Ludic and absurd theatre as political strategy in context of performative theory
In my presentation, I wish to discuss Judith Butler’s book Giving an Account of Oneself in relation to the specific features of Central European avant-garde theater (Václav Havel, Ivan Vyskočil). In her book, Butler demonstrates that the subject is necessarily ungrounded in itself due to its primordial engagement in linguistic and social structures. Such a project, however, is not ethically irrelevant: the non-transparency and vulnerability of the subject represent a constitutive means for becoming ethical. Giving an account of oneself and criticizing institutions can be then carried out without insisting on the autonomy and arrogance of moral narcissism. Ludic (Vyskočil) and absurd (Havel) theater can be shown to undertake Butler’s project of non self-sufficient subject, but it intensifies it with a particular broadminded lightness and laughter. This laughter creates a very special dramatic distance (not separation) from reality, especially from subjects themselves. Here, the self-opacity of the subject reveals not only the subject’s vulnerability, but also a special sort of cognitive freedom from itself that uncovers what could be called a phenomenological field of play. Fantasy to the point of absurdity, repetitions carried out until they cause explosions of laughter and extremely playful fiction deconstruct views of reality and lead ultimately to a new form of generality and seriousness (”the lightness of the play enables the turn to what is serious indeed”) and, to put it provocatively, to self-cognition. Does this project have any ethical or socio-political force? I wish to argue that the repeated Central European pattern of not fully playing role games is a strong subversive political stance localized beyond the duality of power and powerlessness, the dialectics of master and slave. The ethics of play enables us to take up a distance from ourselves, to turn ourselves toward the world and to give an account of this world we are part of.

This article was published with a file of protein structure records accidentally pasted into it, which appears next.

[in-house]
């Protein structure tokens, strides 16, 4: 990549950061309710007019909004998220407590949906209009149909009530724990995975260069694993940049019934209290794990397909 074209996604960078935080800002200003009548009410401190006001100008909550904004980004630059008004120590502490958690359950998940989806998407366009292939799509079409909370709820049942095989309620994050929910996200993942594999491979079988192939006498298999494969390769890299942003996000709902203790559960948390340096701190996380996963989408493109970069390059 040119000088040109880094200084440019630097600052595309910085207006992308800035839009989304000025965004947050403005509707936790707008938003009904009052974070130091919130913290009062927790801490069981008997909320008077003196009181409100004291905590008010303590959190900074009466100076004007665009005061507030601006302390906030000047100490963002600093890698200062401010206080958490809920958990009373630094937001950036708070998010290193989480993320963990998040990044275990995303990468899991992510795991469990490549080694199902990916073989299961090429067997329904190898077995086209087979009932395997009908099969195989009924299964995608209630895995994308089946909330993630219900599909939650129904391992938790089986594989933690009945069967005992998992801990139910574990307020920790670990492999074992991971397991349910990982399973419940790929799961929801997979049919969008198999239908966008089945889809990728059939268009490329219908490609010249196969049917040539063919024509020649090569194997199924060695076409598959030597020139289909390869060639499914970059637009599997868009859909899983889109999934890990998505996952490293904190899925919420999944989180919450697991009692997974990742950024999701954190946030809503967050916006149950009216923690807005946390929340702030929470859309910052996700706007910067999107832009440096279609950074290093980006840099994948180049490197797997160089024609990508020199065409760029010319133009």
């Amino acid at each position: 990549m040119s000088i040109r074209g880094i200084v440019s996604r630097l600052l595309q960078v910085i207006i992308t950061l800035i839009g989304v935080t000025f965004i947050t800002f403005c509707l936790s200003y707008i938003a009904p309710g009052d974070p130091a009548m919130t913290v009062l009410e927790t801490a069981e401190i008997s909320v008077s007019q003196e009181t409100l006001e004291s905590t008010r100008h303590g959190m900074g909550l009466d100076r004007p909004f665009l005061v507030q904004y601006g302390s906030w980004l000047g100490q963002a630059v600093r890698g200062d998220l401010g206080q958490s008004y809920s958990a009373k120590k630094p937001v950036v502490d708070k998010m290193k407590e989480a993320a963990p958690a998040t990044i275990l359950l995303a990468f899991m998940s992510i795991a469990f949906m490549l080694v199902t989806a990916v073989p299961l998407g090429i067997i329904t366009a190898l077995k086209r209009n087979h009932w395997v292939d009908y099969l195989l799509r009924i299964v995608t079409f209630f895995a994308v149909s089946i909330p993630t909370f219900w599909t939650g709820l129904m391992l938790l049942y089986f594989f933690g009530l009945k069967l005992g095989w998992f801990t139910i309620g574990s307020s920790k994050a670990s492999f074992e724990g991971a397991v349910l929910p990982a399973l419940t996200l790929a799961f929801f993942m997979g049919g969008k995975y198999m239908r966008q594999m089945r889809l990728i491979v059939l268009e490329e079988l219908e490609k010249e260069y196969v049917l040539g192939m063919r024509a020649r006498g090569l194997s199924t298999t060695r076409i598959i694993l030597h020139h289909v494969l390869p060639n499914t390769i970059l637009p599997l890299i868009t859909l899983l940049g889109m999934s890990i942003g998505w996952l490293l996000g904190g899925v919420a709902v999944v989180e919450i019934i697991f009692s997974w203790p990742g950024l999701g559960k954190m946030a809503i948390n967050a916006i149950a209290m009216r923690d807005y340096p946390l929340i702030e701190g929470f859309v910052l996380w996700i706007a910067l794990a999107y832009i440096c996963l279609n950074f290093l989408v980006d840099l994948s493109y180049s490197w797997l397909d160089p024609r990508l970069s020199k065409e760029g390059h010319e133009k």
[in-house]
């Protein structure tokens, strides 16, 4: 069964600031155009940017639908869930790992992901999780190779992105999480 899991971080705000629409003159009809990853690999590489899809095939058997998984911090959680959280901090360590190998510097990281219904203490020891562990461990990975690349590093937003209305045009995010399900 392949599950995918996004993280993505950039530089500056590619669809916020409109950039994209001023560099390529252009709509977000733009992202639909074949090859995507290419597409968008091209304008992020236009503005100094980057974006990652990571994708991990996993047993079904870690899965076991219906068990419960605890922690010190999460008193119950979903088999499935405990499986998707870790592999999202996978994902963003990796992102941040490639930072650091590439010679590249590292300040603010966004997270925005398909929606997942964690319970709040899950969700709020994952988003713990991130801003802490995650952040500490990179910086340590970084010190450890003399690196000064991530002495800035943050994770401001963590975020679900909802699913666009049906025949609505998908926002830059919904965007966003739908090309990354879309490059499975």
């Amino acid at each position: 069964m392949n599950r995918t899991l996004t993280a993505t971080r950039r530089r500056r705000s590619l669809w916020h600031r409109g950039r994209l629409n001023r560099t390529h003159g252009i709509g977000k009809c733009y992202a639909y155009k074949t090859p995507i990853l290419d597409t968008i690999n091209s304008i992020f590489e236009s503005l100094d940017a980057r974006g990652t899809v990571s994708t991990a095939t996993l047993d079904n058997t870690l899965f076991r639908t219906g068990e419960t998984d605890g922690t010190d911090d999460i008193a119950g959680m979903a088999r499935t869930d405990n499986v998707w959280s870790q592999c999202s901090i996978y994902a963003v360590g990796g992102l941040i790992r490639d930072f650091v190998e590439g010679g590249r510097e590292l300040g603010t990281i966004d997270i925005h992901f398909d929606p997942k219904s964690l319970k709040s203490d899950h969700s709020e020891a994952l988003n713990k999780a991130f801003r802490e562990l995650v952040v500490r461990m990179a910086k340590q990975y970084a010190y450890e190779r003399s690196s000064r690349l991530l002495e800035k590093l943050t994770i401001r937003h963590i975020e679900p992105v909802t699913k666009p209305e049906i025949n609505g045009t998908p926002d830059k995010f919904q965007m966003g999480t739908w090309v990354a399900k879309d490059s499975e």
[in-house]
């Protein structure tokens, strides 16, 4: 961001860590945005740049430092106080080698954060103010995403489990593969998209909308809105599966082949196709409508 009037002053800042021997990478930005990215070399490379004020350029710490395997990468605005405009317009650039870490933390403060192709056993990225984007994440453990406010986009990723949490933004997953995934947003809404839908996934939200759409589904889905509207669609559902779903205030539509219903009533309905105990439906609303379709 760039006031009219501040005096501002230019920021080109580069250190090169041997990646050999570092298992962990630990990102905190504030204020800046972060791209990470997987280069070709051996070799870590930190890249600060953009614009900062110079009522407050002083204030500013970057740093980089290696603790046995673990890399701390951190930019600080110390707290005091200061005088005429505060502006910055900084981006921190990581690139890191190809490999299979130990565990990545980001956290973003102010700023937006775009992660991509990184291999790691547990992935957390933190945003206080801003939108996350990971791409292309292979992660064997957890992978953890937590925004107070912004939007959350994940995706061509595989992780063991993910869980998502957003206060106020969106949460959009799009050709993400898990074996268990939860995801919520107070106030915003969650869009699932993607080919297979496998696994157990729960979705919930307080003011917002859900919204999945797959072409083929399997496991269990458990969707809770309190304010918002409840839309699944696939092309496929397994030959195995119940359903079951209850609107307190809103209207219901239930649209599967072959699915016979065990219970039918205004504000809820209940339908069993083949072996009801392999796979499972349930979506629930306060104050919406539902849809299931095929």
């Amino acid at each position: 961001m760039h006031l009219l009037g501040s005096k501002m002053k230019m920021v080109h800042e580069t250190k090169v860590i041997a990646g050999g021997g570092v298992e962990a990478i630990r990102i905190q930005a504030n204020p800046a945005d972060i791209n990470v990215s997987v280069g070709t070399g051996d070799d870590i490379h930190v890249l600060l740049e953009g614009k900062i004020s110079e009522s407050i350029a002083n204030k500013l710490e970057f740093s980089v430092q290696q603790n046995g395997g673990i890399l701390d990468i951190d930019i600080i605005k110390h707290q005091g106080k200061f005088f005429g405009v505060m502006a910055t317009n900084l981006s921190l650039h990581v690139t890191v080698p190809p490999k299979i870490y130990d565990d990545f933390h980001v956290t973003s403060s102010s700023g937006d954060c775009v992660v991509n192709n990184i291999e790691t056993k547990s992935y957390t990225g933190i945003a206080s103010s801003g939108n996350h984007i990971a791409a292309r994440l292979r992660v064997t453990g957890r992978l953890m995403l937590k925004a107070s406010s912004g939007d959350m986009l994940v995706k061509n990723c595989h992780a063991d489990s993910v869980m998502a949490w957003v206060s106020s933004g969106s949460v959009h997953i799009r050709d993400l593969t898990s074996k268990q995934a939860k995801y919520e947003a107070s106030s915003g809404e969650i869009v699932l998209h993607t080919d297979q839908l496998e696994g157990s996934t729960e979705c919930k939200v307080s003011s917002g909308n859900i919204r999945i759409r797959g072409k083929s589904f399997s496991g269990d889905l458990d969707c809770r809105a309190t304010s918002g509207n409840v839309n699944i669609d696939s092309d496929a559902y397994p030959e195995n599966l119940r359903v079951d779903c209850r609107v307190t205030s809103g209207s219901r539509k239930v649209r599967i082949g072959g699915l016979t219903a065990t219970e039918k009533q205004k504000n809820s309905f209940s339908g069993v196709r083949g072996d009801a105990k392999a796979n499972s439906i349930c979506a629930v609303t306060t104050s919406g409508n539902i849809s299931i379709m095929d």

Alice Koubová works as a senior researcher at the Philosophical Institute of the Academy of Sciences of Czech Republic and as a teacher of contemporary philosophy and the Non-theater of Ivan Vyskočil at Charles University in Prague. Her professional focus is oriented on performance philosophy, expressivity, post-phenomenology, phenopraxis, ethics of the play and corporeity. She is director of an international project Philosophy in Experiment web.flu.cas.cz/filosofievexperimentu/en/ in cooperation with M-body-research in Media, Dance and Philosophy (Freiburg), member of Expedition Philosophie Verein, Germany and Performer Training Platform (Helsinki). She has conceived and carried out a number of experiments hovering on the boundaries between philosophy, improvisation and authorial presentation, presented at different Theatres in the Czech Republic and Germany. She is the author of Self-Identity and Powerlessness (Brill Publisher) and other books and articles. This year she is organizing “Gnothi seauthon – no paper conference”, an event that is sponsored by the Performance Philosophy network.